Multiple arguments can be made about the relationship between poverty and the environment. In some cases, alleviating poverty can result in detrimental environmental affects or exacerbate degradation; the smaller the economic inequality, the more waste and pollution is created, resulting in many cases, in more environmental degradation. This can be explained by the fact that as the poor people in the society become more wealthy, it increases their yearly carbon emissions. This relation is expressed by the Environmental Kuznets Curve (EKC).[failed verification] In certain cases, with great economic inequality, there is nonetheless not more waste and pollution created as the waste/pollution is cleaned up better afterwards (water treatment, filtering, ... ) Also note that the whole of the increase in environmental degradation is the result of the increase of emissions per person being multiplied by a multiplier. If there were fewer people, however, this multiplier would be lower, and thus the amount of environmental degradation would be lower as well. As such, the current high level of population has a large impact on this as well. If (as WWF argued), population levels would start to drop to a sustainable level (1/3 of current levels, so about 2 billion people), human inequality can be addressed/corrected, while still not resulting in an increase of environmental damage.
On the other hand, other sources argue that alleviating poverty will reap positive progressions on the environment, especially with technological advances in energy efficiency. Urbanization, for instance, can "reduce the area in which humans impact the environment, thereby protecting nature elsewhere." Through concentration human societies, urbanized regions can allow for more allocated reserves for wildlife. Moreover, through urbanization, such societies have a higher standard of living that can promote environmental health with better food, technology, education, and more. The argument that links poverty alleviation to environmental conservation outlines the idea that "gross inequalities that exist between rich and poor in the world have created a situation where many people have to sacrifice environmental thinking just to stay alive."  In more unequal societies, there are stronger drivers for consumerism and stronger belief in free enterprise, and the rich also use a disproportionate amount of resources. Thus, in developed countries, inequality tends to accelerate resource consumption by all classes.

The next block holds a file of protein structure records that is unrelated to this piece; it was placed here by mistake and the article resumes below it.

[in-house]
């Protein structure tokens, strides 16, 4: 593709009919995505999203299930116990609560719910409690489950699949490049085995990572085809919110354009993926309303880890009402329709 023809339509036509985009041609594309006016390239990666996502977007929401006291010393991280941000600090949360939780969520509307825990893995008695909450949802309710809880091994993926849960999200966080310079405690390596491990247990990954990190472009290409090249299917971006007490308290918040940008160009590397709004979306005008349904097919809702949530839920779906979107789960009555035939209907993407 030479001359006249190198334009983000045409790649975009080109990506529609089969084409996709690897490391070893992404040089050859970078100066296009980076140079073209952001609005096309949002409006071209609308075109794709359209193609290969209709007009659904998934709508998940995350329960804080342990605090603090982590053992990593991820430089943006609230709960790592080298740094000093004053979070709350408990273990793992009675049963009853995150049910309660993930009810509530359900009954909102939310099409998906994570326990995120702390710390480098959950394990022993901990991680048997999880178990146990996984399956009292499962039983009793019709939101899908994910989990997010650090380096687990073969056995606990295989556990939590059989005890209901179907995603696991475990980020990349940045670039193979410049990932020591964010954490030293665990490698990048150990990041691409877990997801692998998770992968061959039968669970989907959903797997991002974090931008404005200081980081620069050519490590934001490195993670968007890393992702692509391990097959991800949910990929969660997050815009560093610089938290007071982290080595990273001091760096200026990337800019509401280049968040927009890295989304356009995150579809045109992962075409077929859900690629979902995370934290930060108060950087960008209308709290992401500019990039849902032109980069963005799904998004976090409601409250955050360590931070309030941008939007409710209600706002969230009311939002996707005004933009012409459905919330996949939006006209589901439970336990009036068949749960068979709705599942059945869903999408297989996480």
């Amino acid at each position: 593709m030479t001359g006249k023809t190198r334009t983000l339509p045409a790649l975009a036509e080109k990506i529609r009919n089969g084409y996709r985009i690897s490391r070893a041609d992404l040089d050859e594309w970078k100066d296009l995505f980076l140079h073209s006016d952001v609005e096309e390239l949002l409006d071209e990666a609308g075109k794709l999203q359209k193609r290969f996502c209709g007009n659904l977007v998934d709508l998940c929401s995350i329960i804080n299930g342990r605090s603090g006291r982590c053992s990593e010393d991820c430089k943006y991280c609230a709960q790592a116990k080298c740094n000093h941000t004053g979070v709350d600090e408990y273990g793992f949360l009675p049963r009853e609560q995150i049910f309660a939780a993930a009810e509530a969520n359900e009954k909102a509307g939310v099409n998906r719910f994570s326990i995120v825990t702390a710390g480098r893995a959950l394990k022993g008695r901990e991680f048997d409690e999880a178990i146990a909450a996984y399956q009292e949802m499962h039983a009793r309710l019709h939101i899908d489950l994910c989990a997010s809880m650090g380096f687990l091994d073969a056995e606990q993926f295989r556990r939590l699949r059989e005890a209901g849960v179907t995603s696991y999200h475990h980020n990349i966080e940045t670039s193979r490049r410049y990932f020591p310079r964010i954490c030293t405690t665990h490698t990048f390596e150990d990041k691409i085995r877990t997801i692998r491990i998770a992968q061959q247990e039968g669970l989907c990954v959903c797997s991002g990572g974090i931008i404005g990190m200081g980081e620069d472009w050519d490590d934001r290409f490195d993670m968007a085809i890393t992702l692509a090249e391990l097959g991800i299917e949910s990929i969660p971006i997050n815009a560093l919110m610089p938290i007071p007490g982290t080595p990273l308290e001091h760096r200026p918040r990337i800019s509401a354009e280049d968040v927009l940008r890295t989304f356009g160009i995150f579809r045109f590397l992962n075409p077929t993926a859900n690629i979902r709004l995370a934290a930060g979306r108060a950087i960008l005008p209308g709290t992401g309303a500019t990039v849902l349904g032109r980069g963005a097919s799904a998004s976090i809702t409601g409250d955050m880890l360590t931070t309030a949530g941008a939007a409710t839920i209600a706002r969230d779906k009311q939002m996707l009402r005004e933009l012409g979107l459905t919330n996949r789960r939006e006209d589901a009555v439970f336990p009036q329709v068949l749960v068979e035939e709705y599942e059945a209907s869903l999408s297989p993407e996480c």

Higher income inequality led to less of all forms of social, cultural, and civic participation among the less wealthy. When inequality is higher the poor do not shift to less expensive forms of participation.
According to a 2017 review study in the Annual Review of Political Science by Stanford University political scientist Kenneth Scheve and New York University political scientist David Stasavage, "the simple conjectures that democracy produces wealth equality and that wealth inequality leads to democratic failure are not supported by the evidence."
Some, such as Alberto Alesina and Dani Rodrik, argue that economic inequality creates demand for redistribution and the creation of welfare states. A 2014 study questions this relationship, finding that "inequality did not favour the development of social policy between 1880 and 1930. On the contrary, social policy developed more easily in countries that were previously more egalitarian, suggesting that unequal societies were in a sort of inequality trap, where inequality itself was an obstacle to redistribution."
War, terrorism and political instabilityEdit
One study finds a correlation between income inequality and increased levels of political instability. A 2016 study finds that interregional inequality increases terrorism. Another 2016 study finds that inequality between social classes increases the likelihood of coups but not civil wars. A lack of reliable data makes it difficult to study the relationship between inequality and political violence.
John A. Hobson, Rosa Luxemburg, and Vladimir Lenin argued that WWI was caused by inequality. Economist Branko Milanovic claims that there is credence to this argument in his 2016 book Global Inequality: A New Approach for the Age of Globalization.